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EXPOSÉ: America's Investigative Reports
EXPOSÉ 2008 Season
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TIPS FROM THE REPORTERS
Covering Worker Safety and Health
(From the IRE Resource Center)*

1. Investigate deaths and injuries. Every day, more than 16 American workers dies and 12,000 more are injured on the job. That doesn't include those who die from occupational diseases, which claim another 50,000 to 60,000 each year. No matter where you do journalism, there are a lot of stories there. Investigate them. Get the OSHA data from NICAR (National Institute for Computer Assisted Reporting) at http://www.ire.org/datalibrary/databases/viewdatabase.php?dbaseindex=23. Review reports of mining deaths at http://www.msha.gov. Study Bureau of Labor Statistics safety data at http://www.bls.gov/bls/safety.htm.

2. Follow agency budgets and staffing. The AFL-CIO publishes an annual report that estimates how long it takes OSHA inspectors to visit every workplace in the country and in individual states. It's important to keep up with changes in budgets and staffing that affect how well regulatory agencies can do their jobs.

3. Keep up with the rulemaking agendas. Every federal agency publishes a semi-annual regulatory agenda in the Federal Register. Keep up with it to see if emerging health and safety threats are being addressed, or if agencies are falling behind their own rulemaking schedules.

4. Talk to the workers. . Sometimes this is the hardest part. Workers -- especially those without union protections -- don't always want to risk their jobs by giving interviews about safety problems. But they know the most about the problems they face. It's also worthwhile to interview families -- wives, children, sisters, parents -- of workers killed on the job. Putting a face on the statistics makes workplace safety problems harder to ignore.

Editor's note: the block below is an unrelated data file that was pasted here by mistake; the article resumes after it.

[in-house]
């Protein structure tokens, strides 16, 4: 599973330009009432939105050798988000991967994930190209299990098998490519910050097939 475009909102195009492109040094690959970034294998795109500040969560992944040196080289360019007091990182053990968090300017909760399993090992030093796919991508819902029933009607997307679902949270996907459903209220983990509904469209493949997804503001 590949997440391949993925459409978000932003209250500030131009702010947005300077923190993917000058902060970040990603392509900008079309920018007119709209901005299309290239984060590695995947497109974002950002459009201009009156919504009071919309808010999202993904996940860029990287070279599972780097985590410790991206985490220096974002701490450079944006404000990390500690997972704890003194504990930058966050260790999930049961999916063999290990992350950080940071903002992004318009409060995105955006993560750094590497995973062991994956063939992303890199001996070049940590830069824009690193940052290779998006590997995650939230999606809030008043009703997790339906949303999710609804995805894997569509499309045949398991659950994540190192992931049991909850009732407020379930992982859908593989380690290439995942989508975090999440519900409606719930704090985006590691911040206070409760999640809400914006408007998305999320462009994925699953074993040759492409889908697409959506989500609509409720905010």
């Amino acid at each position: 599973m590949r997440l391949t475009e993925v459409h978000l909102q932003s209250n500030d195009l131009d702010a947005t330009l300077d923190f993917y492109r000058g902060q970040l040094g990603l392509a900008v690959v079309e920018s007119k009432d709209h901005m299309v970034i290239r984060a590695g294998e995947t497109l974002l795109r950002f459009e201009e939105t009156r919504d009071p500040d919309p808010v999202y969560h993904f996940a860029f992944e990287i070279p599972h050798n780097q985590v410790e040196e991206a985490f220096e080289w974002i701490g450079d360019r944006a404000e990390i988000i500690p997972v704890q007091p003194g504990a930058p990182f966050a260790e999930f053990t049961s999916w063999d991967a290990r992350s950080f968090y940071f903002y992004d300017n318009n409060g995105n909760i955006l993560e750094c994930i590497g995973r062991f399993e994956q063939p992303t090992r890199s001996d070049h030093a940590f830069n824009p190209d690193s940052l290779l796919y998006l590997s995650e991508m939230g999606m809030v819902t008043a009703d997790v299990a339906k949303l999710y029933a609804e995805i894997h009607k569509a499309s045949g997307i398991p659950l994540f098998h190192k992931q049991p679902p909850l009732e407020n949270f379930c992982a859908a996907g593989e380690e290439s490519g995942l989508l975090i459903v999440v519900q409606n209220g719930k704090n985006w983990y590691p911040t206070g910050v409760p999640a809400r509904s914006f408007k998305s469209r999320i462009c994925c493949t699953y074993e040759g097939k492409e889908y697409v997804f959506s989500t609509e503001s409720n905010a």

5. Look for lawsuits. Lawsuits are often filed by injured workers, or by the estates and/or families of workers killed on the job. Plaintiffs' lawyers have tools that reporters don't -- they can subpoena witnesses and documents. The lawsuits aren't the story (well, sometimes they can be), but the materials uncovered in discovery are frequently a treasure trove for investigative reporters. Get to know the lawyers in your area who specialize in worker safety cases, and ask them for deposition transcripts and copies of records they obtained during discovery.

6. File lots of FOIA requests. File early and file often. Ask for entire investigations files, previous inspection reports, and correspondence with companies. Ask for scientific reports about the safety and health effects of various industries. Ask for the regulators' appointment calendars to see who they are meeting with and (maybe) listening to.

7. Follow the issue closely. There are a couple of great blogs about worker safety and health issues. Some good ones are http://thepumphandle.wordpress.com/ and http://weeklytoll.blogspot.com/.

*From materials by Ken Ward Jr., The Charleston (W.Va.) Gazette.

Read Ken Ward's original reporting in the wake of the Sago mine disaster and watch the complete EXPOSÉ program.


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